Two PLO groups announced that they will not participate in a new Palestinian Authority government because it will deepen divisions among Palestinians, consolidating the split between the West Bank and the Gaza Strip.
The announcement on Tuesday came shortly after Prime Minister Rami Hamdallah submitted the resignation of his government to PA President Mahmoud Abbas. Abbas later accepted the resignation and said he will begin consultations to form a new government, which will consist of PLO factions whose goal would be to prepare for new parliamentary elections.
“President Abbas has accepted the resignation and entrusted the government to serve as a caretaker government until the formation of a new one,” said a statement issued by the PA president’s office on Tuesday evening.
Hamdallah said that his government will continue to carry out its duties and responsibilities until the establishment of a new one. He also expressed hope that consultations with Palestinian groups over the formation of a new government would be successful and end quickly.
However, the PLO’s Popular Front for the Liberation of Palestine (PFLP) and the Democratic Front for the Liberation of Palestine (DFLP) said that they will not be part of a government that “solidifies divisions among” the Palestinians.
Miriam Abu Dakka, a senior PFLP official, said that the PLO, and not Abbas’s ruling Fatah faction, was the only party authorized to make a decision on the formation of a new Palestinian government.
“Fatah is one of the factions of the PLO, and as such it is not entitled to make a decision alone,” she said. “The PFLP will not participate in a government that solidifies the division. Our goal is to end the division and thwart the deal of the century.”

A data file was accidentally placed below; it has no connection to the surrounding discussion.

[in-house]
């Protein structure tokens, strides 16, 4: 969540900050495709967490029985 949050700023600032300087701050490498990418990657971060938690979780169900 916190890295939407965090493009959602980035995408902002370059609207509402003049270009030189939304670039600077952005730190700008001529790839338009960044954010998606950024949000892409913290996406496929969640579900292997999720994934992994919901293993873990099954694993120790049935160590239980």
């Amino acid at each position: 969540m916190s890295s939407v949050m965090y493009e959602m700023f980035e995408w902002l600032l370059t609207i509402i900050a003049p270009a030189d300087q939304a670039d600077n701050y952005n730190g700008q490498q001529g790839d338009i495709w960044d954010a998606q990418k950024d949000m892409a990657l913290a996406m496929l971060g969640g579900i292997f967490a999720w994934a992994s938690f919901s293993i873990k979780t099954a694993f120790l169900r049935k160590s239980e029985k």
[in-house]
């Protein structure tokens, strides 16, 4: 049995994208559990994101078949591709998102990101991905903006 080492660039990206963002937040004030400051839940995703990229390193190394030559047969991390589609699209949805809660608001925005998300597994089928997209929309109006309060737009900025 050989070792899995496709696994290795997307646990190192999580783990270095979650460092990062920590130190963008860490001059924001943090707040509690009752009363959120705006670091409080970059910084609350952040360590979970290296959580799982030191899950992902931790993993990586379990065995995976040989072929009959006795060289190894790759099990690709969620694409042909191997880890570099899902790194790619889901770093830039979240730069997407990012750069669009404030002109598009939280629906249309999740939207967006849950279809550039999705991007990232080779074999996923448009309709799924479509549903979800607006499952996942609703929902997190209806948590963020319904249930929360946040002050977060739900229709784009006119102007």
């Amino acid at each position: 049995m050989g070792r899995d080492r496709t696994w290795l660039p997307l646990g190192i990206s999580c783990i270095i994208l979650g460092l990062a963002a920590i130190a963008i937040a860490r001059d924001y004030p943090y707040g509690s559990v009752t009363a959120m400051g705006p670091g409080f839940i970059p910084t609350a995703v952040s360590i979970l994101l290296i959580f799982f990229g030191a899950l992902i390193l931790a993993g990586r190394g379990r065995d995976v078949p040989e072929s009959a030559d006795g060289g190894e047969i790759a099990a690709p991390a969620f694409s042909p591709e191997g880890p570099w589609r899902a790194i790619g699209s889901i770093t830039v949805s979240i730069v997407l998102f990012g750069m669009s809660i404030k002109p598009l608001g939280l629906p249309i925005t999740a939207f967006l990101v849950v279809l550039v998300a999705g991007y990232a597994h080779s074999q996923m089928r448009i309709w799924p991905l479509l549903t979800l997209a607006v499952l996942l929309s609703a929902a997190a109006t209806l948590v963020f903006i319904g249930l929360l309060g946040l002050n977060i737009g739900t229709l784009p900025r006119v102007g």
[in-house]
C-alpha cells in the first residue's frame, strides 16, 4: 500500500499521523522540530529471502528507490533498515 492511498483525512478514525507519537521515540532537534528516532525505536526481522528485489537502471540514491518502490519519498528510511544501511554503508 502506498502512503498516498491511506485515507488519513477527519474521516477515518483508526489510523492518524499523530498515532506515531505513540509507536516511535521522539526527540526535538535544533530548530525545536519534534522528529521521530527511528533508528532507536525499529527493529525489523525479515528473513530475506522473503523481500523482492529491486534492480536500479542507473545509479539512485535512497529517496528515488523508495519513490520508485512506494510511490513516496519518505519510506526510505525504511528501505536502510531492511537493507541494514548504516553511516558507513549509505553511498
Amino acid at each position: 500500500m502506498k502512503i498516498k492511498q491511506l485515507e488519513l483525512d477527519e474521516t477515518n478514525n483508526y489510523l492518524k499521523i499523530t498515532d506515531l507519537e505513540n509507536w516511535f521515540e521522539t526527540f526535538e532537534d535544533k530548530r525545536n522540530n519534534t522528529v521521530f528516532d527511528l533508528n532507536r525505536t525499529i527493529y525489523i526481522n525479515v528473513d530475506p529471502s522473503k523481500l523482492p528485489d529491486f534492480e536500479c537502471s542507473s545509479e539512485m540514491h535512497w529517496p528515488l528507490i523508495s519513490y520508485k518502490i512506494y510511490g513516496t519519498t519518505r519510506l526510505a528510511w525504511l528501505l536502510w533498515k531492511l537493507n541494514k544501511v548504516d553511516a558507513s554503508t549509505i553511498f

The “deal of the century” refers to US President Donald Trump’s soon-to-be-announced peace plan in the Middle East. Another PFLP official, Kayed al-Ghul, pointed out that his group has refused to participate in all Palestinian governments that were established after the signing of the Oslo Accords between Israel and the PLO in 1993. The PFLP is opposed to the Oslo Accords.
Al-Ghul said that the new government would be an obstacle in the face of efforts to end the power struggle between Hamas and Fatah.
Earlier, the DFLP, which is also opposed to the Oslo Accords, said it too would not participate in a new government and called for launching dialogue among Palestinian factions to achieve “national unity.”
The DFLP said that the establishment of a “factional government” was not among the Palestinians’ priorities, which include ending the Hamas-Fatah rift and thwarting Trump’s deal.
DFLP official Ramzi Rabah said that PLO institutions recently called for the establishment of a national government to prepare for holding long overdue presidential and parliamentary elections.
“Why form a factional and partial government now?” he asked. “We want a national unity government that would end divisions among our people.”
Hamdallah’s resignation came after Fatah called on Abbas
to form a new government consisting of PLO factions and independent personalities. Fatah formed a four-member team to negotiate with various PLO factions about the possibility that they would join a new government.
The refusal of the PFLP and DFLP to join a new PA government will result in the formation of a Fatah-dominated cabinet, Palestinian political analysts predicted on Tuesday.
According to one analyst, Fatah has complained for a long time that it has no real representation in the PA government, although it is the largest Palestinian faction.
“Fatah wants to be in control of the government,” the Ramallah-based analyst said. “Many Fatah leaders feel that the Hamdallah government has marginalized them.”
By pressuring Abbas to establish a new government, Fatah is also hoping to remove Hamdallah from the political arena to prevent him from emerging as a strong candidate to succeed the PA president.
Although he is affiliated with Fatah, Hamdallah does not hold an official position in the faction. In recent months, his name has been added to the list of Palestinian officials who are seen as potential candidates to succeed the 83-year-old Abbas.
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